Vlora Bay is a high priority Key Biodiversity Area where elements of biodiversity (i.e. threatened species and ecosystems) are combined. This ecosystem is known for its great aesthetic value, distinguished for its particular natural integrity, and ecological equilibrium. Of the 46 species reported on the Albanian coast, 32 of them can be found in Vlora Bay. Taking into account the Red List of Albania’s Fauna too among 220 species of marine fauna included in this list, around 160 species (75%) are reported to be found in Vlora Bay.
The economic development of this area is mainly based on tourism and agriculture. Fishery, livestock and some industry also supports the economic development of the area. During the last 20 years, fishing activities and fish farming has increased, together with agriculture and livestock. These activities provide a means of living for local people, but are also the main causes of stress for biodiversity in the area.
According to recent studies (Saçdanaku E. (2017): Taxonomic and ecological study of freshwater and sea turtles in Vlora Bay) the Albanian water frog (Pelophylax shqipericus) has been found to live in some areas of the Vlora Bay. Internationally, there is significant concern for the status of the species due to a decline in its population and the degradation of its habitat. It is presently listed as ‘Endangered’ on the IUCN Red List and it is listed on Appendix III of the Bern Convention. Albania has, so far, no specific management plan for the conservation of this species. In this regard, there is a lack of data about the species and the project will help to bring more evidence on the species’ distribution and ecology, and its population status in the Vlora Bay.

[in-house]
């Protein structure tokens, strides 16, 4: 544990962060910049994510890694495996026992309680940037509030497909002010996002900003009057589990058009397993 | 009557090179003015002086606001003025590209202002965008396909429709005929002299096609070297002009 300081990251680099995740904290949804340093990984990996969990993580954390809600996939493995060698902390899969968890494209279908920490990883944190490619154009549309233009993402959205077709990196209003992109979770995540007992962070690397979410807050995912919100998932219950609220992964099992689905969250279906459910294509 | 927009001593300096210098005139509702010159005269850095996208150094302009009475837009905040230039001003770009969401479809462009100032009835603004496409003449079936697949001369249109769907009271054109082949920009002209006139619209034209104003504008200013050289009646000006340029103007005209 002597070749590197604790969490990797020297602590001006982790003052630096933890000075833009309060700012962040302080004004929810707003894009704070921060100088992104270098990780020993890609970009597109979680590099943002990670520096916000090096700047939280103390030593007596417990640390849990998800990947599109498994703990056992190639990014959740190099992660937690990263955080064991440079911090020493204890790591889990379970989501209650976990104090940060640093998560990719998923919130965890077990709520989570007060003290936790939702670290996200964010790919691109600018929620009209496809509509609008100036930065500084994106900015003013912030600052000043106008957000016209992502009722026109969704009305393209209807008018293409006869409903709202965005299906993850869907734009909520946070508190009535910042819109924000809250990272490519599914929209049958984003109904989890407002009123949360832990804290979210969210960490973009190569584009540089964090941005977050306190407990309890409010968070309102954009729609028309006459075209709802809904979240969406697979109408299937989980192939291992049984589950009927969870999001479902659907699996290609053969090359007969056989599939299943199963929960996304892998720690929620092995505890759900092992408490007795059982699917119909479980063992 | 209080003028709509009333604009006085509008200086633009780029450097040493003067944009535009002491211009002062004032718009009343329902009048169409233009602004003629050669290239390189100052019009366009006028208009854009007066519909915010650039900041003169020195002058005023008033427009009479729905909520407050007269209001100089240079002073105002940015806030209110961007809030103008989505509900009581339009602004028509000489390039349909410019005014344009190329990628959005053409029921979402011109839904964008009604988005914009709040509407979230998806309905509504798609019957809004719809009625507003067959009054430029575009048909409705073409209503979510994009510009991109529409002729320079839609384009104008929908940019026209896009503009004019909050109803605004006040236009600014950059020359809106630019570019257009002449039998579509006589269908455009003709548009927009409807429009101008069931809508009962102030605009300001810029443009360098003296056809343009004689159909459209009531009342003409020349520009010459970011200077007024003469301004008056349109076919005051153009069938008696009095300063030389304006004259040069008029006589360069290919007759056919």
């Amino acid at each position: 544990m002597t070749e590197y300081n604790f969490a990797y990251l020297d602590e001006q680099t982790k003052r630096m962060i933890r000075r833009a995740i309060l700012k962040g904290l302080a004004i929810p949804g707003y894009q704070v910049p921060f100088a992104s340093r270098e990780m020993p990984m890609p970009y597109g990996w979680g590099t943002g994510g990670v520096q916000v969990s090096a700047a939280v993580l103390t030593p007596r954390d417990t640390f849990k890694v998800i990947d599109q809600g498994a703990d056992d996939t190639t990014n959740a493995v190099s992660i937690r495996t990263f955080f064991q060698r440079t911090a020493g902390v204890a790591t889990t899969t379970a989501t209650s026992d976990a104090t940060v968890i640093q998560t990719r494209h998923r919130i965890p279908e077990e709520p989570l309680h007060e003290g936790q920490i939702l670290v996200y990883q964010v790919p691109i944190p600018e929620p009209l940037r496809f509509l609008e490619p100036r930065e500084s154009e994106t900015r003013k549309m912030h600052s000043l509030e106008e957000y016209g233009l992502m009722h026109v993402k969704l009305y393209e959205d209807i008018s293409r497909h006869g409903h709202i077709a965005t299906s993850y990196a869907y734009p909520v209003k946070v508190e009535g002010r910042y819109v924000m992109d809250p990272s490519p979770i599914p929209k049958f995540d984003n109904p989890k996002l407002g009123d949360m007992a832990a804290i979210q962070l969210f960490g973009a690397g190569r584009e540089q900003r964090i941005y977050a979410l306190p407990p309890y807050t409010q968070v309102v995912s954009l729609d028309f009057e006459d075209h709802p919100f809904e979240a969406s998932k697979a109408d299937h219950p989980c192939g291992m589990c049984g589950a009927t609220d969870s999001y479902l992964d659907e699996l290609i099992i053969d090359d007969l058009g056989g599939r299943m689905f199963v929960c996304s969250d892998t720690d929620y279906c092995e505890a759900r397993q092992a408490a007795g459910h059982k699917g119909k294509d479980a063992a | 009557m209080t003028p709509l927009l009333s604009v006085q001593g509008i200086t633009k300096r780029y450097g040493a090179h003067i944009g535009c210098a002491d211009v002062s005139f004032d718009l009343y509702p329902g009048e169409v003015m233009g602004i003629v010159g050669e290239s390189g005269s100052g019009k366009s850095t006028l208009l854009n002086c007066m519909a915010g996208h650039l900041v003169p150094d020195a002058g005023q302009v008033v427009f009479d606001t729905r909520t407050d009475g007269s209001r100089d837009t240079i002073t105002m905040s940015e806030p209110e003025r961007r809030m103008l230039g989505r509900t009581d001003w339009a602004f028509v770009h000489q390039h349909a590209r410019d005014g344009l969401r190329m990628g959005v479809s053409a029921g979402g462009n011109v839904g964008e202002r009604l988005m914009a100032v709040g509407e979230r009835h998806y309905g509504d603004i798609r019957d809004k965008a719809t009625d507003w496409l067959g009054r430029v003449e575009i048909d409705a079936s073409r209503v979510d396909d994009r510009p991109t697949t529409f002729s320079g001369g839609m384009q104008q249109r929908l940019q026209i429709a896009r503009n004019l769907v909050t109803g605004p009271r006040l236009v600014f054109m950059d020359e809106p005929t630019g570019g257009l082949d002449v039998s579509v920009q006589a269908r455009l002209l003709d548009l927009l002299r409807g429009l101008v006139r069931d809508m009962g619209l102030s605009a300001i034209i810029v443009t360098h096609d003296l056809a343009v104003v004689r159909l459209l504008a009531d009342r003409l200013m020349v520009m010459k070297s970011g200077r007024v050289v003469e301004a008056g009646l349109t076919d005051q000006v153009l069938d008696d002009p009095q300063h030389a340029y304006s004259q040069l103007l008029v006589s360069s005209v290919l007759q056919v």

Pollution is another threat to the Albanian water frog’s population. Chemical pollutants affect the reproduction activity of this species. In this context, there is an increasing number of agricultural activities, not always under survey by national authorities regarding chemicals/nutrients they use and to which quantity. Drainage of wetland habitats and abstraction of surface water for domestic use (i.e. agriculture) threatens health and survival of the Albanian water frog’s populations living in the area. Restaurants in the area for example are not aware of the status of this species, therefore they are offering it as a dish on menus, threatening their future existence. Furthermore, there is no updated data on the Pelophylax shqipericus species population in Vlora Bay, increasing the difficulty in evaluating a population trend and drawing a management plan for the species conservation.
Assess the current situation, threats and the necessary conservation measures to the Albanian water frog in Vlora Bay.
Engage local stakeholders in conservation actions for the Albanian water frog in the Vlora Bay.